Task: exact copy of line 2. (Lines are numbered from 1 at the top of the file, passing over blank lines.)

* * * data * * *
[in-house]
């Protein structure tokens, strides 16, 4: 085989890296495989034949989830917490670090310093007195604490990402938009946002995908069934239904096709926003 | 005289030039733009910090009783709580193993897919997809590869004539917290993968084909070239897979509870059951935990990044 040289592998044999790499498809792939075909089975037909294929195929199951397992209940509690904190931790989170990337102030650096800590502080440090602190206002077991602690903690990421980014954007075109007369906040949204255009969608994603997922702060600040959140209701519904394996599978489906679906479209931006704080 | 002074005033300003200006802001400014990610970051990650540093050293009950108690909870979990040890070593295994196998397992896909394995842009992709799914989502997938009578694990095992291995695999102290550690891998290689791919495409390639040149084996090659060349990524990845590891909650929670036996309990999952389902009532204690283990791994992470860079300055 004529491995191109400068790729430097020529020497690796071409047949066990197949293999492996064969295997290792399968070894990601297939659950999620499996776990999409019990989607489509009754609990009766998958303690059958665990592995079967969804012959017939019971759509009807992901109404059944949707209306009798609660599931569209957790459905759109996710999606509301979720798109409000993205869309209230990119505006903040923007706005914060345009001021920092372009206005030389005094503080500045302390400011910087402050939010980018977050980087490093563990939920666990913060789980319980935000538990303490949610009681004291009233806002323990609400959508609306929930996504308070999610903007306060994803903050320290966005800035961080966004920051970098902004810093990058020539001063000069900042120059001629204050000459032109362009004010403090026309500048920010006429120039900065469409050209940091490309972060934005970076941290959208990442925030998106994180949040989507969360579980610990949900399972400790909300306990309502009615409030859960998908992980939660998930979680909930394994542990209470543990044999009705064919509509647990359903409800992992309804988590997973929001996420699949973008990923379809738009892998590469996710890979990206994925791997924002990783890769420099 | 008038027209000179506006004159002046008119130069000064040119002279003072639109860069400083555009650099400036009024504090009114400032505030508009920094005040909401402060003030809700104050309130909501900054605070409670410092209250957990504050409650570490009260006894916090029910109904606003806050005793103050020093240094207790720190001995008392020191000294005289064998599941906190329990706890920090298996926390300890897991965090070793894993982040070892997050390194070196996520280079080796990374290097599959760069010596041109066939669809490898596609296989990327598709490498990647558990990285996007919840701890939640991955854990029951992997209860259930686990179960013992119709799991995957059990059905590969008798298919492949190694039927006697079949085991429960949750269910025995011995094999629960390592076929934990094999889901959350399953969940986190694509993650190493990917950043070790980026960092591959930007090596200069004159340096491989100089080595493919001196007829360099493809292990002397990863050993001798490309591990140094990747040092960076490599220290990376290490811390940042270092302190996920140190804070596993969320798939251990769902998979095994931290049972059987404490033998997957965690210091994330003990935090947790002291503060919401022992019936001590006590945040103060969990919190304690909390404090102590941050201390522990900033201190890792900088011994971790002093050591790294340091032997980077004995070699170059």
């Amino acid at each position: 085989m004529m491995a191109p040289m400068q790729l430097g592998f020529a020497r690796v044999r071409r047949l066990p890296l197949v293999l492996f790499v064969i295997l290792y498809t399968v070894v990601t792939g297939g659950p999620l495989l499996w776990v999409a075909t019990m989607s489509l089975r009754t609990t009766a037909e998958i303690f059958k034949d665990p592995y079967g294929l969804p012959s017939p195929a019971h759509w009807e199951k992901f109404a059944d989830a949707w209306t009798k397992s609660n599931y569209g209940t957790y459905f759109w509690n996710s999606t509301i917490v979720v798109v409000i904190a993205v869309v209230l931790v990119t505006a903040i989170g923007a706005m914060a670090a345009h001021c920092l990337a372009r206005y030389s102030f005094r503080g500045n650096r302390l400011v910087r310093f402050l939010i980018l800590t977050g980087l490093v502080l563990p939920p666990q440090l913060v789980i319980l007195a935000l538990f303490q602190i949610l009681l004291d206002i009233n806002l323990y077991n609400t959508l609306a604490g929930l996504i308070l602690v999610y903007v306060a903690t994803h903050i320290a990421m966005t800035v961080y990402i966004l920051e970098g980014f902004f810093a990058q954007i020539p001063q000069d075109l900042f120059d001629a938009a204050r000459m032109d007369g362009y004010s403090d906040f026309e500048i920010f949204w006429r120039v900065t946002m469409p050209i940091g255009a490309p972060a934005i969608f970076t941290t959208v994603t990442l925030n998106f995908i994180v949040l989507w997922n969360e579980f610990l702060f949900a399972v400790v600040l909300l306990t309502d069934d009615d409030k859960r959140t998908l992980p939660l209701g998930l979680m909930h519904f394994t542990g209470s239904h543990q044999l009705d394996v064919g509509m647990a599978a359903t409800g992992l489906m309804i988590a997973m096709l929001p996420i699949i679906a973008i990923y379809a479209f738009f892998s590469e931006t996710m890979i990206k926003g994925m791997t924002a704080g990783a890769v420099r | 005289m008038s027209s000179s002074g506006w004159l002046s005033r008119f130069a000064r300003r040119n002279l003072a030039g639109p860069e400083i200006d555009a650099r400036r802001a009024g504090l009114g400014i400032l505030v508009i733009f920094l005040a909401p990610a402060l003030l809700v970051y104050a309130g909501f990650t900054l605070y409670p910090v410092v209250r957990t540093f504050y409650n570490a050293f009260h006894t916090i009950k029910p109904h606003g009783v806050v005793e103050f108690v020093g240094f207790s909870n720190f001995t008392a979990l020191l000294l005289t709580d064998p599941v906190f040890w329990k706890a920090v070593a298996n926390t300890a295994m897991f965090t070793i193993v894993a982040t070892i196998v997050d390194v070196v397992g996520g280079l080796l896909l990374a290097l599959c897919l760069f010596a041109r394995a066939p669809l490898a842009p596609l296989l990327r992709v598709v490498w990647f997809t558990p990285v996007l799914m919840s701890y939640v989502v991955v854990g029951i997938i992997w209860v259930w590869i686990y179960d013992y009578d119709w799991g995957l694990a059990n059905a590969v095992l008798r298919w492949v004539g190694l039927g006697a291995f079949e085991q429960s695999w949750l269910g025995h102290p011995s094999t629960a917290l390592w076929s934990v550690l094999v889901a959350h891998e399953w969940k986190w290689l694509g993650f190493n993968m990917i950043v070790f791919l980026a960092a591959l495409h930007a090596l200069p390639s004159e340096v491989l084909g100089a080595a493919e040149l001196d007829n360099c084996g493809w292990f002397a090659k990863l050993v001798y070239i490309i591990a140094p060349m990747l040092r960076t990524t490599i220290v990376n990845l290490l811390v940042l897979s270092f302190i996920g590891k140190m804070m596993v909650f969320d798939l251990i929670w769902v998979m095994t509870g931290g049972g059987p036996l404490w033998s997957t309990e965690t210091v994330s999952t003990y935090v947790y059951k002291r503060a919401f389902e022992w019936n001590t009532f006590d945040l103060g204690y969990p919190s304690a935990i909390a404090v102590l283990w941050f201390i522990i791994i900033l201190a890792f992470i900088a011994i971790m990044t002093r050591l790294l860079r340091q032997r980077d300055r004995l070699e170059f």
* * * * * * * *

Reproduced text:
């Protein structure tokens, strides 16, 4: 085989890296495989034949989830917490670090310093007195604490990402938009946002995908069934239904096709926003 | 005289030039733009910090009783709580193993897919997809590869004539917290993968084909070239897979509870059951935990990044 040289592998044999790499498809792939075909089975037909294929195929199951397992209940509690904190931790989170990337102030650096800590502080440090602190206002077991602690903690990421980014954007075109007369906040949204255009969608994603997922702060600040959140209701519904394996599978489906679906479209931006704080 | 002074005033300003200006802001400014990610970051990650540093050293009950108690909870979990040890070593295994196998397992896909394995842009992709799914989502997938009578694990095992291995695999102290550690891998290689791919495409390639040149084996090659060349990524990845590891909650929670036996309990999952389902009532204690283990791994992470860079300055 004529491995191109400068790729430097020529020497690796071409047949066990197949293999492996064969295997290792399968070894990601297939659950999620499996776990999409019990989607489509009754609990009766998958303690059958665990592995079967969804012959017939019971759509009807992901109404059944949707209306009798609660599931569209957790459905759109996710999606509301979720798109409000993205869309209230990119505006903040923007706005914060345009001021920092372009206005030389005094503080500045302390400011910087402050939010980018977050980087490093563990939920666990913060789980319980935000538990303490949610009681004291009233806002323990609400959508609306929930996504308070999610903007306060994803903050320290966005800035961080966004920051970098902004810093990058020539001063000069900042120059001629204050000459032109362009004010403090026309500048920010006429120039900065469409050209940091490309972060934005970076941290959208990442925030998106994180949040989507969360579980610990949900399972400790909300306990309502009615409030859960998908992980939660998930979680909930394994542990209470543990044999009705064919509509647990359903409800992992309804988590997973929001996420699949973008990923379809738009892998590469996710890979990206994925791997924002990783890769420099 | 008038027209000179506006004159002046008119130069000064040119002279003072639109860069400083555009650099400036009024504090009114400032505030508009920094005040909401402060003030809700104050309130909501900054605070409670410092209250957990504050409650570490009260006894916090029910109904606003806050005793103050020093240094207790720190001995008392020191000294005289064998599941906190329990706890920090298996926390300890897991965090070793894993982040070892997050390194070196996520280079080796990374290097599959760069010596041109066939669809490898596609296989990327598709490498990647558990990285996007919840701890939640991955854990029951992997209860259930686990179960013992119709799991995957059990059905590969008798298919492949190694039927006697079949085991429960949750269910025995011995094999629960390592076929934990094999889901959350399953969940986190694509993650190493990917950043070790980026960092591959930007090596200069004159340096491989100089080595493919001196007829360099493809292990002397990863050993001798490309591990140094990747040092960076490599220290990376290490811390940042270092302190996920140190804070596993969320798939251990769902998979095994931290049972059987404490033998997957965690210091994330003990935090947790002291503060919401022992019936001590006590945040103060969990919190304690909390404090102590941050201390522990900033201190890792900088011994971790002093050591790294340091032997980077004995070699170059």